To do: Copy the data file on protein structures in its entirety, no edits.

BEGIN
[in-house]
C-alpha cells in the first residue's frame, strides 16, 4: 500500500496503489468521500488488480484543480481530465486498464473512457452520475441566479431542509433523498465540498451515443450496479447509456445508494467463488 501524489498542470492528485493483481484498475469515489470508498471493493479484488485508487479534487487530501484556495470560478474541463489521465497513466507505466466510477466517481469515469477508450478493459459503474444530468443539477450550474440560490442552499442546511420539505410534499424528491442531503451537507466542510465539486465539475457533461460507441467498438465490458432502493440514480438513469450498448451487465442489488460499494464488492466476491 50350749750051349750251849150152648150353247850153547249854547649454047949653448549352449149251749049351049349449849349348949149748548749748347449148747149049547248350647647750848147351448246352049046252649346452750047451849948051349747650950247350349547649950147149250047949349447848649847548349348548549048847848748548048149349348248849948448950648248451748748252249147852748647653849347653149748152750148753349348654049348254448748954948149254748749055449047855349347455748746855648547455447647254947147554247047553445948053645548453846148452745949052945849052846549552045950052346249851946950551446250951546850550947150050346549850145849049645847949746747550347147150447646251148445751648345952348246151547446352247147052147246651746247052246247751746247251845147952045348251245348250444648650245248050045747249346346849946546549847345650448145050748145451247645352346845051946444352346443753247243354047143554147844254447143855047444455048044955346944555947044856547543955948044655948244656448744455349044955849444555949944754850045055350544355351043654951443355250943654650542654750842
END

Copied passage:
[in-house]
C-alpha cells in the first residue's frame, strides 16, 4: 500500500496503489468521500488488480484543480481530465486498464473512457452520475441566479431542509433523498465540498451515443450496479447509456445508494467463488 501524489498542470492528485493483481484498475469515489470508498471493493479484488485508487479534487487530501484556495470560478474541463489521465497513466507505466466510477466517481469515469477508450478493459459503474444530468443539477450550474440560490442552499442546511420539505410534499424528491442531503451537507466542510465539486465539475457533461460507441467498438465490458432502493440514480438513469450498448451487465442489488460499494464488492466476491 50350749750051349750251849150152648150353247850153547249854547649454047949653448549352449149251749049351049349449849349348949149748548749748347449148747149049547248350647647750848147351448246352049046252649346452750047451849948051349747650950247350349547649950147149250047949349447848649847548349348548549048847848748548048149349348248849948448950648248451748748252249147852748647653849347653149748152750148753349348654049348254448748954948149254748749055449047855349347455748746855648547455447647254947147554247047553445948053645548453846148452745949052945849052846549552045950052346249851946950551446250951546850550947150050346549850145849049645847949746747550347147150447646251148445751648345952348246151547446352247147052147246651746247052246247751746247251845147952045348251245348250444648650245248050045747249346346849946546549847345650448145050748145451247645352346845051946444352346443753247243354047143554147844254447143855047444455048044955346944555947044856547543955948044655948244656448744455349044955849444555949944754850045055350544355351043654951443355250943654650542654750842